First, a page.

Benthic Zone/ Zanichellia, Chara, and Myriophyllum
clay and metal, variable dimensions (ou ø50cm x 290 cm / ø30cm x 250 cm / ø50cm x 270 cm), 2019
photos credits © Julien Gremaud / La Becque
Benthic Zone retraces the uncanny underwater world of the living in the freshwater of Swiss lakes.
From the Latin word Benthos, which defines the biogeographic zone of a lake, sea or ocean from the surface until the bottom, passing by the littoral and supralittoral regions of the shore.
What triggered Marie Griesmar’s interest into Jarman’s work is how he created a garden that materialised a political expression by means of botany. The flowers, weeds, and bushes of his Dungeness garden formed an aesthetic and intellectual ecosystem, where each element translated a different type of emotion and thought. What’s more the surrounding landscape—the dry and wind-beaten coast of Kent—played a huge role in defining the shape and essence of his garden. For Modern Nature, Griesmar worked on a new series of sculptures whose shapes are inspired by local aquatic species. Over the last few years, Griesmar has been developing sculptures forming artificial reefs in order to create interactions with underwater fauna and flora. She spent half a year regularly diving in the Lake Geneva in order to map and make drawings of the different plants, creating a local taxonomy of the lake’s aquatic bed. Particularly interested in scientific and naturalistic writings of the 18th century, including Ernst Haeckel, Johann Wolfgang von Goethe, and Alexander von Humboldt, she looked at the representation of historical botanical models and decided to shape her sculptures based on microscopic details of the local algae she observed. With earthy tones, the sculptures are set against the blue-green natural backdrop, creating a strong contrast. During the first stage of the project, these totem-like structures are positioned in-between the lake and the garden, and will be completed with a series of similar structures that will be installed underwater after the winter, during a second project phase in collaboration with EPFL’s architecture lab, ALICE (led by Dieter Dietz and Daniel Zamarbide).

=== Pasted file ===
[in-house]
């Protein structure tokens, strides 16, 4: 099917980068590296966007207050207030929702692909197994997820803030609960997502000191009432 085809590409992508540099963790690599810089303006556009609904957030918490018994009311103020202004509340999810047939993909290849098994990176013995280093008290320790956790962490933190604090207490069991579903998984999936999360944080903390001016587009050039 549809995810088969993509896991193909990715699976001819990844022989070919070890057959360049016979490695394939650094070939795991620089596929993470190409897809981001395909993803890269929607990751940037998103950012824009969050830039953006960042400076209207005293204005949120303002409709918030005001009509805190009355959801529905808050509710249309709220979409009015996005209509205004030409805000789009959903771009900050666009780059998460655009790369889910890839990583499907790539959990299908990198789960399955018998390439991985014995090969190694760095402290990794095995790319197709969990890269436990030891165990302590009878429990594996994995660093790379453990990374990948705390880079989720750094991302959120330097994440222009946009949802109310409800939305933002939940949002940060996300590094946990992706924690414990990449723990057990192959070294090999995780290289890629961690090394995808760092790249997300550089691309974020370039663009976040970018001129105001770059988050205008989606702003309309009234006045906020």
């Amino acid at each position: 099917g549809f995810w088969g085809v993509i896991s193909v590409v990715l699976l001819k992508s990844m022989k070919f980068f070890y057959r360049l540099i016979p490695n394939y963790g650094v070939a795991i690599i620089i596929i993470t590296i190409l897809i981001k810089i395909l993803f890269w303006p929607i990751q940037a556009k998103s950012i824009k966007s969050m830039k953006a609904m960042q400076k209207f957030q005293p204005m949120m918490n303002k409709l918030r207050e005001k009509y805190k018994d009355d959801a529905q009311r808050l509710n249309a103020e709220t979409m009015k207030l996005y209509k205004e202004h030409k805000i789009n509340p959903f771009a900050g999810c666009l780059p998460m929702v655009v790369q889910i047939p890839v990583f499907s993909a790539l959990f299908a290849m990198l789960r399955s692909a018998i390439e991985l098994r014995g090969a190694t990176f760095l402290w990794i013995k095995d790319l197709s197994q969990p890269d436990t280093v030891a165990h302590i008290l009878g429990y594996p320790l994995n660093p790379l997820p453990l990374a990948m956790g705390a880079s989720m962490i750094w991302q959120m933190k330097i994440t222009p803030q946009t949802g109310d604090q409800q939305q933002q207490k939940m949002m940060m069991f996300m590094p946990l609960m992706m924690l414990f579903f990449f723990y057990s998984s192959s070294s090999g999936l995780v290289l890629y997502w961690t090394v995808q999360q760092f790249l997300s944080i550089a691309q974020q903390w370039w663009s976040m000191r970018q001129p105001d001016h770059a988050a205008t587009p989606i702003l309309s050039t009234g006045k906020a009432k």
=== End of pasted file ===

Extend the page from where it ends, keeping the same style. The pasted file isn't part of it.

text by the curator, Elise Lammer, and director of la Becque, Luc Meier